Loyal readers (if indeed I do actually have any) may recall me mentioning in a previous post back in May a couple of good friends of mine, the very talented poet Curt Curtin and his wife Dee O’ Connor. In the last few months, they generously helped me put together my first real book of poetry, a still yet unpublished chapbook entitled The Farmer’s Son (I have been writing poetry for over fifty years, and believe it or not, this is my first attempt to gather together a volume of my poems for actual publication). Today I would like to share with you the title poem of this collection.
I am not sure if I can claim this poem written about my father Winslow Szlosek, who passed away 26 years ago last month, is the best one I ever written, but definitely my most award-winning and most published as well as a personal favorite, It won first place in The Landmark’s annual poetry contest in 1998, and as I understand one of the reasons why I was awarded the Jacob Knight Poetry Prize in 2001. The poem was subsequently published in Sahara (2001), The Randolph Herald (2018) and numerous times online. Here it is:
The Farmer’s Son
On a certain June evening,
unable to descend
into the shadowy depths of sleep,
I find myself back
in the back of a pickup truck,
seven years old and pining away
for the Saturday morning cartoons
I’ll be missing.
My mom’s at the wheel,
steering the old Ford
down the rock infested path
to the potato field.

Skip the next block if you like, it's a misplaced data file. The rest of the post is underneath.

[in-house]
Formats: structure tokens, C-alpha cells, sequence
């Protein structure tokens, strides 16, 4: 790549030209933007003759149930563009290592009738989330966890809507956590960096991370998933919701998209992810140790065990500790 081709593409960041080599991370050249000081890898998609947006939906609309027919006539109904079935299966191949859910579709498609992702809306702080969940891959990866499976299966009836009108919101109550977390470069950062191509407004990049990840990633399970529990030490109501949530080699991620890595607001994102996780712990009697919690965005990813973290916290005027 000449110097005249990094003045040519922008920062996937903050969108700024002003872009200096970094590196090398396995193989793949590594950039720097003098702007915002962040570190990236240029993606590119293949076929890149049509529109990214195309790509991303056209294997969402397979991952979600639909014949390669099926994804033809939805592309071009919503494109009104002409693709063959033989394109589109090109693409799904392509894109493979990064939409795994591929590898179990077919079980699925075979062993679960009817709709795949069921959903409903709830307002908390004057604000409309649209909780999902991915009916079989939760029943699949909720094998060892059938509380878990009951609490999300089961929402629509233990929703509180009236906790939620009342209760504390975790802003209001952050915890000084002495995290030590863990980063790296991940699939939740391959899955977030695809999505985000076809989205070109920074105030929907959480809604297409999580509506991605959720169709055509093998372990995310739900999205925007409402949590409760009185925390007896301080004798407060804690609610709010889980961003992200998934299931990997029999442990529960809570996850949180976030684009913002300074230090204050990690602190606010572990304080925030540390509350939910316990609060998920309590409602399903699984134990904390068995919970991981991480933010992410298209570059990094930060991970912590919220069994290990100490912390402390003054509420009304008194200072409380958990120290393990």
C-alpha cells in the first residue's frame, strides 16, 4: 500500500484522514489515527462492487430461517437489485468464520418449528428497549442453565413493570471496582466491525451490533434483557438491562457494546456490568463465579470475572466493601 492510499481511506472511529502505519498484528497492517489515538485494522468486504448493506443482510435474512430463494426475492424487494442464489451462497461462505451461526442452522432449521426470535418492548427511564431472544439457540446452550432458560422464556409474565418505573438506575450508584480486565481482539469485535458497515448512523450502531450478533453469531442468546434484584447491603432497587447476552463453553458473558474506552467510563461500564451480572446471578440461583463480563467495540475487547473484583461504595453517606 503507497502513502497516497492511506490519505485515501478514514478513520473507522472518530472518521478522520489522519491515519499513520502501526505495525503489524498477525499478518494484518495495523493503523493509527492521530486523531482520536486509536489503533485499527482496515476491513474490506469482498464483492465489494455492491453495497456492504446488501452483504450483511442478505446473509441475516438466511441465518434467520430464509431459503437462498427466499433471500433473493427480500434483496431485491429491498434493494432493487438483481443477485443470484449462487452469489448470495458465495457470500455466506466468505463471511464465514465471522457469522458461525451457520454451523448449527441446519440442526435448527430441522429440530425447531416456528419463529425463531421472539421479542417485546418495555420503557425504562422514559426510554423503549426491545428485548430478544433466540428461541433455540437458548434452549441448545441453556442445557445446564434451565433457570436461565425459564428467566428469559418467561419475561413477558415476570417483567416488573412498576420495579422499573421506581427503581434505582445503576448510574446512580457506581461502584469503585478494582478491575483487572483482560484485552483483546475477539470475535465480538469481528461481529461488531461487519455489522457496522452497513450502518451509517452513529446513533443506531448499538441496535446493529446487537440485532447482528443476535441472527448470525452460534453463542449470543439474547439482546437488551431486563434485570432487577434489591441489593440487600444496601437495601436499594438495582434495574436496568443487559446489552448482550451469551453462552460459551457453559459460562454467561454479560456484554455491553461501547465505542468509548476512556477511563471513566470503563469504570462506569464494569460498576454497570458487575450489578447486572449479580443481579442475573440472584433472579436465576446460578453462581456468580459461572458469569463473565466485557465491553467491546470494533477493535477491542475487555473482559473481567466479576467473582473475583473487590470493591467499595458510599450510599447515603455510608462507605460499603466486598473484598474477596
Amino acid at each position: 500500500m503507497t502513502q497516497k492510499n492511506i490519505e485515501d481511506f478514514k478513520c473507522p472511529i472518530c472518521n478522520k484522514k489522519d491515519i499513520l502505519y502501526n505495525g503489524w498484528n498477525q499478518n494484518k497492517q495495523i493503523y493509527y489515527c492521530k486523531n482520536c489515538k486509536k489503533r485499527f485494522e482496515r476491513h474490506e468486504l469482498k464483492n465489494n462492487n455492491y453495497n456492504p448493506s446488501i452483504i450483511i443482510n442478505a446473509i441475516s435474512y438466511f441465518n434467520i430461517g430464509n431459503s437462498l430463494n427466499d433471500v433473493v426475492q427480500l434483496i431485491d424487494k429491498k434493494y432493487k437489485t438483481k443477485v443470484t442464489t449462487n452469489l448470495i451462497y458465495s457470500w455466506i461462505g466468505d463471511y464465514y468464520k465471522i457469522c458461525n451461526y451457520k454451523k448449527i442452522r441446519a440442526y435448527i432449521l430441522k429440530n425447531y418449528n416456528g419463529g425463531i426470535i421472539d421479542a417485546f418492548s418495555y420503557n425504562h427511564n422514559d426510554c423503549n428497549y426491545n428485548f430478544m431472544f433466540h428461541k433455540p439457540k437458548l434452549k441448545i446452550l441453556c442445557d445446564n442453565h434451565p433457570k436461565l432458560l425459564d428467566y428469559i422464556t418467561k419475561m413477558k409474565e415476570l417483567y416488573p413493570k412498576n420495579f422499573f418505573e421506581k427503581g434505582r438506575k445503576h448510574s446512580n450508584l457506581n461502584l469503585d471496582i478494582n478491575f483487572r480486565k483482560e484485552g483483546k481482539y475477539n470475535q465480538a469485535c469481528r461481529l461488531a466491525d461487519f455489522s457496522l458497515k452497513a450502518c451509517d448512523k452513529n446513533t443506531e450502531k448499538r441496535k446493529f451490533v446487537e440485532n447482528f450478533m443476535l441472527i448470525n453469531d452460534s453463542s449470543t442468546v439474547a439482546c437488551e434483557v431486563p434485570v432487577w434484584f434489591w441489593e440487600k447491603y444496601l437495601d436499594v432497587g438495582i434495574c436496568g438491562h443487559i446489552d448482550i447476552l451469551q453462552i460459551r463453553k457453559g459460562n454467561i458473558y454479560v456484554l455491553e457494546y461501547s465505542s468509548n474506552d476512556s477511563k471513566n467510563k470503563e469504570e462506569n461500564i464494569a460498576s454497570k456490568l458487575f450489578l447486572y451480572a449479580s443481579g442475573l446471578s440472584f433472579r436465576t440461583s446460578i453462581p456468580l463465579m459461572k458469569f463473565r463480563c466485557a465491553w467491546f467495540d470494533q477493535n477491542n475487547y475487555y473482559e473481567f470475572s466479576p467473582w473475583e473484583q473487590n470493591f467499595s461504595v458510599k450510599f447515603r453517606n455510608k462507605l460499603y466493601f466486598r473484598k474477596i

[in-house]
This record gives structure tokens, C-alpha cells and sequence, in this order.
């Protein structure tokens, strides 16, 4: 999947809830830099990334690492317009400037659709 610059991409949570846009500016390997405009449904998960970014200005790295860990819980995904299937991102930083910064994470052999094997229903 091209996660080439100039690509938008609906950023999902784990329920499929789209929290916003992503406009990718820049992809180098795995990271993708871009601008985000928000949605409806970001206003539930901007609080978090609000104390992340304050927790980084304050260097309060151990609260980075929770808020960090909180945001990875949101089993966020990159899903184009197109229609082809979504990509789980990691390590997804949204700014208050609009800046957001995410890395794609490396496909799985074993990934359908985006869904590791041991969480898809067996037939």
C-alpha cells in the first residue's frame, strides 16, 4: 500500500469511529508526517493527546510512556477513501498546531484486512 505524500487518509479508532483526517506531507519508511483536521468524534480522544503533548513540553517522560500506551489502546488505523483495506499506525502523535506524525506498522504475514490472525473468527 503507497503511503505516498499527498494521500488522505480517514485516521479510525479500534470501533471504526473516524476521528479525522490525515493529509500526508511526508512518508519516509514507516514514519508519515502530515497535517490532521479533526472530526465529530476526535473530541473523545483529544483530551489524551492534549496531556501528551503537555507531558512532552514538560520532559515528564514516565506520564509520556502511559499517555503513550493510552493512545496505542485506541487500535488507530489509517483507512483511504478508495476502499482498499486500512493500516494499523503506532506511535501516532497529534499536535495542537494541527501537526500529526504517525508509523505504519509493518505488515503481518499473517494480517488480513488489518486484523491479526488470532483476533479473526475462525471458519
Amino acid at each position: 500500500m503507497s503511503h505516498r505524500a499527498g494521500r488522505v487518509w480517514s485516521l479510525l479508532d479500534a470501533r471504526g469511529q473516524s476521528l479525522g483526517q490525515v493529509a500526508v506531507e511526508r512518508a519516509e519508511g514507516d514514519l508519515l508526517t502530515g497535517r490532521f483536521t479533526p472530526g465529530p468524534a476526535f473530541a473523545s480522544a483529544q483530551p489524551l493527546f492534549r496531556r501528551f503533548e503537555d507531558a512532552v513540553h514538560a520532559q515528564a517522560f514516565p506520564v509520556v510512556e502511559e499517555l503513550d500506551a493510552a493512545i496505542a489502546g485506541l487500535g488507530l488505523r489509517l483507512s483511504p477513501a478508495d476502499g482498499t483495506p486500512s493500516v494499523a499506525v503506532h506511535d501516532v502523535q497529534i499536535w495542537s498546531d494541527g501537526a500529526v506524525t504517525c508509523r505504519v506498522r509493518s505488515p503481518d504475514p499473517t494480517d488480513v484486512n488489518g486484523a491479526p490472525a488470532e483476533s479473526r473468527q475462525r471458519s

My two sisters are already there,
so eager to begin, they are digging
with their bare hands, the soil accumulating
in back quarter moons at the tips of their nails.
And my dad, he’s perched high in the seat of the John Deere
staring straight ahead, as steel fingers
rake the earth behind him.
It’s our job to walk these trenches,
trying to tell the dirt-encrusted spuds from stones,
dropping our bounty in to burlap feed bags
slung over our shoulders.
I do not care to be here,
laboring under the morning sun.
I do not care for potatoes
except for their names:
Kennebec, Catawba, Green Mountain,
names too exotic, too divine
for such bland-tasting fleshy tubers.
I believe they are really the names
of foreign kingdoms,
lands of of untold wonders.
I am the farmer’s son,
but not a good one.
I am, by nature, an indoor child
grown pasty by the blue light
of the television screen,
a pale boy who prefers
school work to farm work,
who withers and faints
while picking string beans
in the summer heat.
My dad conceals his disappointment
in a son who does not share
his love for the land
he has toiled for his entire life.
Yet somehow he understands
and tries not to push me so hard.
Perhaps he recognizes
I am not a crop to be cultivated,
but more like a weed
which must spread its roots
wherever it pleases to survive.
And now once again,
it’s thirty years in the future,
the path I chose, led
not to the potato field,
but this cramped city apartment
where I lie in an unmade bed,
trying to come to grips
with the passing of my father,
harvesting longings and regrets.
It is soul, not soil
I dig through now
and what I uncover may not be
as comforting as potatoes.
—Paul Szlosek (originally published in The Landmark)
Thank you so much for reading, I hope you enjoyed my poem “The Farmer’s Son”. As a bonus (or perhaps a punishment?) for those readers who may be curious what I look and sound like now, please click here for a video of me reading it out loud.